WTO members reached an important agreement on 31 March which will help address continued “underfill” of tariff rate quotas (TRQs) on agricultural imports. The decision by the General Council marks the end of long discussions on unfinished business related to the 2013 Understanding on Tariff Rate Quota Administration, also known as the Bali TRQ Decision, which was adopted at the WTO’s 9th Ministerial Conference in Bali, Indonesia.
The chair of the General Council, Ambassador Didier Chambovey of Switzerland, welcomed the achievement: “I would like to congratulate all members for their pragmatism and constructive spirit, which facilitated arriving at the solution. This is the spirit that will characterize our work, and I’m grateful to all for this positive action.”
The chair of the Committee on Agriculture, Mr Marcos Da Rosa Uranga (Uruguay), also hailed the far-reaching impact of the hard-won success after all WTO members reached consensus on a deal at the Committee on Agriculture meeting on 29 March. This agreement “not only contributes to the fulfilment of a longstanding ministerial mandate in paragraphs 13-15 of the Bali TRQ Decision but also instils confidence in the capacity of members to collectively agree on decisions by consensus,” he said.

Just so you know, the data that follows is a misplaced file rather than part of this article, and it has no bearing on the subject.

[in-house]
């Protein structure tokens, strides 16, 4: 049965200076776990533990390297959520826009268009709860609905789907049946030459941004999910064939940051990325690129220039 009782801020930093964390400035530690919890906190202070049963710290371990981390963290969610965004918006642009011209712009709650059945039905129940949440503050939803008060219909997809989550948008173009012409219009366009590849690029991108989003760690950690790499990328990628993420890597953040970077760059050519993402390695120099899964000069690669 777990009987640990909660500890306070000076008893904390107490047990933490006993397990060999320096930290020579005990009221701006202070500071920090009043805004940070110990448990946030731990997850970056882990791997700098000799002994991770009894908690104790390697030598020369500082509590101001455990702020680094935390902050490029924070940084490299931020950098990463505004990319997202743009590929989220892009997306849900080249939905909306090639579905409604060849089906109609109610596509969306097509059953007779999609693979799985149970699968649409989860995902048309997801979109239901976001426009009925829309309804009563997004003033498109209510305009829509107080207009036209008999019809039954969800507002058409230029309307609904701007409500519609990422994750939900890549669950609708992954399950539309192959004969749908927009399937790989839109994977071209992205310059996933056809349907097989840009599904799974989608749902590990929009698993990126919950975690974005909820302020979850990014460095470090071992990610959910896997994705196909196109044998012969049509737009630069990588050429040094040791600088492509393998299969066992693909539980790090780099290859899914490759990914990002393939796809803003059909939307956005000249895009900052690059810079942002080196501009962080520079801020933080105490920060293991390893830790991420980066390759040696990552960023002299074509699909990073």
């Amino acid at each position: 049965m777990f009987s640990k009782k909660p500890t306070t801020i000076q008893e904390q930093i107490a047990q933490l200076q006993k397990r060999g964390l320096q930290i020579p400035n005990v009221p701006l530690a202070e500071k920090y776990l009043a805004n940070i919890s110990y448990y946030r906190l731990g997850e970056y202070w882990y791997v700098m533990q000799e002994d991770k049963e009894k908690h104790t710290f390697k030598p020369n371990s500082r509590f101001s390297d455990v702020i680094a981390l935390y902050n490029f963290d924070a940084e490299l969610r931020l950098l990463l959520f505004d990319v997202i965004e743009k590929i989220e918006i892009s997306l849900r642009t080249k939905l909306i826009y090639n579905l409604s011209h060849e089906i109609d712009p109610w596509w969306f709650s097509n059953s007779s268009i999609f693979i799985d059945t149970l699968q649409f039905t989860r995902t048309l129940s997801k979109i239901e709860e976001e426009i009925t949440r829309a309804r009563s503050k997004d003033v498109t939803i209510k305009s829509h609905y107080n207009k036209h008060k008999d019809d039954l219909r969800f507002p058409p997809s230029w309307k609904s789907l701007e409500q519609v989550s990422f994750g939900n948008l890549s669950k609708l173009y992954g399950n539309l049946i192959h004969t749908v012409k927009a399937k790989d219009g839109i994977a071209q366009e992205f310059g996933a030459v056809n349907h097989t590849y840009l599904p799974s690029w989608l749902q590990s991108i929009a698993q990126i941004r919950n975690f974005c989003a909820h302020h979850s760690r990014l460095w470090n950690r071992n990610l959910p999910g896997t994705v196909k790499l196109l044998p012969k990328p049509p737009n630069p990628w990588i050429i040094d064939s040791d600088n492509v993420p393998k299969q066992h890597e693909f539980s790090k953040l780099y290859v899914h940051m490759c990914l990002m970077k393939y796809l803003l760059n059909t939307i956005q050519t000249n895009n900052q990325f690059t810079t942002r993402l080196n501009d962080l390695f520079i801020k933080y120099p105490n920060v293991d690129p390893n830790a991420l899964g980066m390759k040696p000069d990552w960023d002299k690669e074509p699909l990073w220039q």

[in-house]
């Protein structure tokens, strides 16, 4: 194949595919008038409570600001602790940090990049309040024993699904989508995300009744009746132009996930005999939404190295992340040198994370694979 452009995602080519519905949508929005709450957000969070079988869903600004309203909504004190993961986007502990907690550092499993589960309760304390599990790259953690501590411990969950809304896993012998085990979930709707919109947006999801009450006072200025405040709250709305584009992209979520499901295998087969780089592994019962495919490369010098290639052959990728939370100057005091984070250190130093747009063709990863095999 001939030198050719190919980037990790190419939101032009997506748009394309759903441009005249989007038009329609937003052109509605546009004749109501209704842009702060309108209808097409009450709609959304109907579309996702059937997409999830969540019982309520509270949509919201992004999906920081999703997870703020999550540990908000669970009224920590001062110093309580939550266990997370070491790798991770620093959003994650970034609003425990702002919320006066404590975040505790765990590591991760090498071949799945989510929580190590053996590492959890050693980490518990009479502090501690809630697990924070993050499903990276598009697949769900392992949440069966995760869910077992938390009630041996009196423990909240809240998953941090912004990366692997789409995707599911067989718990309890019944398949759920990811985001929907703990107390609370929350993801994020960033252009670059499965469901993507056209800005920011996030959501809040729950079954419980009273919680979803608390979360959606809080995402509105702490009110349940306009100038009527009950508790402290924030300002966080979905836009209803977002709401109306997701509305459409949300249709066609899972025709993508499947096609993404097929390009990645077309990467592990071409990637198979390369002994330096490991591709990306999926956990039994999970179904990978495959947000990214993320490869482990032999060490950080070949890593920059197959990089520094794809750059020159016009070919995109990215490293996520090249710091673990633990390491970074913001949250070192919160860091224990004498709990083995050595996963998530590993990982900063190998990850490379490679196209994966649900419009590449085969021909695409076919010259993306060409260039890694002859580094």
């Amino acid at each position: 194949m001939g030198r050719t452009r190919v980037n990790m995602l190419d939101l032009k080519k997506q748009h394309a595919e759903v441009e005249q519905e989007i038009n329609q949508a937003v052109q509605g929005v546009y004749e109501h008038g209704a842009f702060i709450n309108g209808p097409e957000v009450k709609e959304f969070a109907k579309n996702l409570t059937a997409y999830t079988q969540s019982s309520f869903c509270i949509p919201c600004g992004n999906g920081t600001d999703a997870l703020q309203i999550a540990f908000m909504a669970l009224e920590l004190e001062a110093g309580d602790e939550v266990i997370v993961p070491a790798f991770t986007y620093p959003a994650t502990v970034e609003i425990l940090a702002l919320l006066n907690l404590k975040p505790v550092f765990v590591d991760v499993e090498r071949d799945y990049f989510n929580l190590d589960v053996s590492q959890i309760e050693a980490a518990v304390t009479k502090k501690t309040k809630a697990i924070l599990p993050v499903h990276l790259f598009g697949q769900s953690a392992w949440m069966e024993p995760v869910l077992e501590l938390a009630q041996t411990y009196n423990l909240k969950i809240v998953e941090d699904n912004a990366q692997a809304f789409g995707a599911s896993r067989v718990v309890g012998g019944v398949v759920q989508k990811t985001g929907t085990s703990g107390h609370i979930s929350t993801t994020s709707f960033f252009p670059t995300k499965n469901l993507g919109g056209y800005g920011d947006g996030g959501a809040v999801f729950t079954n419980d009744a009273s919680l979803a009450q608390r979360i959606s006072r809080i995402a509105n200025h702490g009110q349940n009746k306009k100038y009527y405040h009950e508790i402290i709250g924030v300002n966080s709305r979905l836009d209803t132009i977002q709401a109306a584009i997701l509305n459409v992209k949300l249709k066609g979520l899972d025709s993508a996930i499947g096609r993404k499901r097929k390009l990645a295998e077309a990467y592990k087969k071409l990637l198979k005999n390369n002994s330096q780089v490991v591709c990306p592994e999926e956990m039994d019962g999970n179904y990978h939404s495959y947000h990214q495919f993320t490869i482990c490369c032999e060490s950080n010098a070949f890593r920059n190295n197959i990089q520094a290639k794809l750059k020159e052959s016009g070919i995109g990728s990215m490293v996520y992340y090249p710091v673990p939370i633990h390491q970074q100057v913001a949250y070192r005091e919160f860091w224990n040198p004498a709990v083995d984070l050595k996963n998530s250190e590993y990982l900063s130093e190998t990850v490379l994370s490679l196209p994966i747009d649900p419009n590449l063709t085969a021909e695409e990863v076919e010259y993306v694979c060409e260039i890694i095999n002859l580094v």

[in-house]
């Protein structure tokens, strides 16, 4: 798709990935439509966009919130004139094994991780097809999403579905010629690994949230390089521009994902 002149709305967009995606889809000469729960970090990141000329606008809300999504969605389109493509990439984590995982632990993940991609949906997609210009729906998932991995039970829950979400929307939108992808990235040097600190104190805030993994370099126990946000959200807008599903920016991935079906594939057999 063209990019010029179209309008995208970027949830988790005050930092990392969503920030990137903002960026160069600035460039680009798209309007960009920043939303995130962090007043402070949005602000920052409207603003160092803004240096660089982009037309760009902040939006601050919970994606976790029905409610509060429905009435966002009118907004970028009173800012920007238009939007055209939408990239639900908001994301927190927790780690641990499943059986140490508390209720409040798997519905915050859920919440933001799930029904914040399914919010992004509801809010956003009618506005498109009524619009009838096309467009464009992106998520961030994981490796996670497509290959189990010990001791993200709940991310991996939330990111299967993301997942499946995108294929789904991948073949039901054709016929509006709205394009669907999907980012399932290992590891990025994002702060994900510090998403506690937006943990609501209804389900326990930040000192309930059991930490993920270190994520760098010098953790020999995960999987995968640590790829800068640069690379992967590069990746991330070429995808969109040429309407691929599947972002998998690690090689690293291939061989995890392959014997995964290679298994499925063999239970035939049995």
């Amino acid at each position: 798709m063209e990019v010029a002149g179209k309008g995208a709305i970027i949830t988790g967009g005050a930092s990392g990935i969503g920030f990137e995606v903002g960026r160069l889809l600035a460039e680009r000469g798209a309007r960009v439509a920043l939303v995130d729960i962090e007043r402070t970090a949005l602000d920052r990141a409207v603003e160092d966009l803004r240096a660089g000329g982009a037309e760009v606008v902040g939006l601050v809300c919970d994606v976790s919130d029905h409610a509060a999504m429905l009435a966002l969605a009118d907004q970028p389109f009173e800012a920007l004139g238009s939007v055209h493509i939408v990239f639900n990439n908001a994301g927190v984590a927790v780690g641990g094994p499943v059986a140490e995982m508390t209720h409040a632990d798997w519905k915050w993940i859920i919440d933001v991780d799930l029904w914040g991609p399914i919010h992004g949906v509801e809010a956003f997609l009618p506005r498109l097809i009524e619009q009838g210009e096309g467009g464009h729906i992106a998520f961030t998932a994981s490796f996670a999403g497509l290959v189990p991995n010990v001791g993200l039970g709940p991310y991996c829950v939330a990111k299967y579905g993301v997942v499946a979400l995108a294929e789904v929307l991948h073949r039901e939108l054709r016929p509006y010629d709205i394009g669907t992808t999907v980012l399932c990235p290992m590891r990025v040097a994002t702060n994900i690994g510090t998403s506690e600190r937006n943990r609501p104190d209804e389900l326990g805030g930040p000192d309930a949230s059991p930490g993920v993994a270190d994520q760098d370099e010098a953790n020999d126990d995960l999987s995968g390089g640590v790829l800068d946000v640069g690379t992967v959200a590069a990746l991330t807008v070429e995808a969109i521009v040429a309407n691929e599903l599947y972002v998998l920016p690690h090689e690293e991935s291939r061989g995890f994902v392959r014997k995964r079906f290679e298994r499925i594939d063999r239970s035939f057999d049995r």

Tariff rate quotas (TRQs) allow imports of certain agricultural goods to be imported at lower duties up to a specified amount, with increased duties applied to amounts over the limit. The mechanism was agreed as a means of allowing exporters some access to other countries’ markets when the normal tariffs on imports are high. The 2013 Understanding seeks to address cases where importing members’ quotas are persistently underfilled.
In view of high agricultural tariffs, TRQs remain an important medium to access agricultural markets, with more than 1200 TRQs forming part of market access commitments in the WTO schedules of 41 members.
However, members’ average fill rate of all WTO TRQs during 2014-2019 stood at 53%. Based on the Secretariat study of September 2020, close to 200 TRQs, with fill rate below 65%, could have theoretically been subject to the Bali TRQ Decision underfill mechanism in the year 2018.
Matters related to TRQ administration and underfill have been routinely forming an important part of the Committee’s Q&A-based discussions. By strengthening the TRQ underfill mechanism, this agreement provides members with an additional tool to deal with specific concerns related to governmental administration mechanisms diluting market access under TRQ commitments.
The “unfinished business” addressed by the General Council decision concerned future operation of paragraph 4 of the Bali TRQ Decision on the underfill mechanism, setting out importing members’ obligations in the “final” stage of the mechanism for ensuring prompt and unencumbered access for exporting members to underfilled quotas.
WTO members were able to reach an agreement on several elements on transparency and notification practices to improve the utilization of tariff quotas during a 2017-19 review of the implementation of the Bali TRQ decision. However, they could not agree on how the final stage of the underfill mechanism should work.